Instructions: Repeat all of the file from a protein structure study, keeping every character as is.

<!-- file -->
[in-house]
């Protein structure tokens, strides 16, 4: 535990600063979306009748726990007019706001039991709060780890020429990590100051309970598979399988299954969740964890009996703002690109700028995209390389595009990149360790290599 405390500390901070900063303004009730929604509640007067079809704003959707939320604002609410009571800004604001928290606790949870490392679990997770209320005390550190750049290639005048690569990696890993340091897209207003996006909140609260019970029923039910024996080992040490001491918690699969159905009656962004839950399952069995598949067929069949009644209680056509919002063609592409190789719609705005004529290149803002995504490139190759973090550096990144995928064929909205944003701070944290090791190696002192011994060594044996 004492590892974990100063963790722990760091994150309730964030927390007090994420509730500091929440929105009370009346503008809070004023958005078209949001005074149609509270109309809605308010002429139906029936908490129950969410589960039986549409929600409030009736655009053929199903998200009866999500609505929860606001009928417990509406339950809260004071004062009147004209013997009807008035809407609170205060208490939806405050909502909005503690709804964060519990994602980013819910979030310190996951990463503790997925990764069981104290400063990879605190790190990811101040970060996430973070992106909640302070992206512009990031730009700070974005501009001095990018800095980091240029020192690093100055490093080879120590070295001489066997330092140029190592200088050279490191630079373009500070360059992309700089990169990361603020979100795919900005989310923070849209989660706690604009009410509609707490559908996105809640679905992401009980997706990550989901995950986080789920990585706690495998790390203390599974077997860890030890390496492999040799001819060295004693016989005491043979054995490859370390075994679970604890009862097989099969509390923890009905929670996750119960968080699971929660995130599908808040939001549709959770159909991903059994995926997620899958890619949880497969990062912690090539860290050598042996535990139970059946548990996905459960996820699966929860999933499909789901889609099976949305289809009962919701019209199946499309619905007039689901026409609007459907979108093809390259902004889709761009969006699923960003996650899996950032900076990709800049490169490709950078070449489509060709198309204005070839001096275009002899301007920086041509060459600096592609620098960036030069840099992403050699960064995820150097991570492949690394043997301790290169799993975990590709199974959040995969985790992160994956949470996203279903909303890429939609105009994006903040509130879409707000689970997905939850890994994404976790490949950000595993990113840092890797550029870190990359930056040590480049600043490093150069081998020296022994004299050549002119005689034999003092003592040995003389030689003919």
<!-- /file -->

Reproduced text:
[in-house]
């Protein structure tokens, strides 16, 4: 535990600063979306009748726990007019706001039991709060780890020429990590100051309970598979399988299954969740964890009996703002690109700028995209390389595009990149360790290599 405390500390901070900063303004009730929604509640007067079809704003959707939320604002609410009571800004604001928290606790949870490392679990997770209320005390550190750049290639005048690569990696890993340091897209207003996006909140609260019970029923039910024996080992040490001491918690699969159905009656962004839950399952069995598949067929069949009644209680056509919002063609592409190789719609705005004529290149803002995504490139190759973090550096990144995928064929909205944003701070944290090791190696002192011994060594044996 004492590892974990100063963790722990760091994150309730964030927390007090994420509730500091929440929105009370009346503008809070004023958005078209949001005074149609509270109309809605308010002429139906029936908490129950969410589960039986549409929600409030009736655009053929199903998200009866999500609505929860606001009928417990509406339950809260004071004062009147004209013997009807008035809407609170205060208490939806405050909502909005503690709804964060519990994602980013819910979030310190996951990463503790997925990764069981104290400063990879605190790190990811101040970060996430973070992106909640302070992206512009990031730009700070974005501009001095990018800095980091240029020192690093100055490093080879120590070295001489066997330092140029190592200088050279490191630079373009500070360059992309700089990169990361603020979100795919900005989310923070849209989660706690604009009410509609707490559908996105809640679905992401009980997706990550989901995950986080789920990585706690495998790390203390599974077997860890030890390496492999040799001819060295004693016989005491043979054995490859370390075994679970604890009862097989099969509390923890009905929670996750119960968080699971929660995130599908808040939001549709959770159909991903059994995926997620899958890619949880497969990062912690090539860290050598042996535990139970059946548990996905459960996820699966929860999933499909789901889609099976949305289809009962919701019209199946499309619905007039689901026409609007459907979108093809390259902004889709761009969006699923960003996650899996950032900076990709800049490169490709950078070449489509060709198309204005070839001096275009002899301007920086041509060459600096592609620098960036030069840099992403050699960064995820150097991570492949690394043997301790290169799993975990590709199974959040995969985790992160994956949470996203279903909303890429939609105009994006903040509130879409707000689970997905939850890994994404976790490949950000595993990113840092890797550029870190990359930056040590480049600043490093150069081998020296022994004299050549002119005689034999003092003592040995003389030689003919």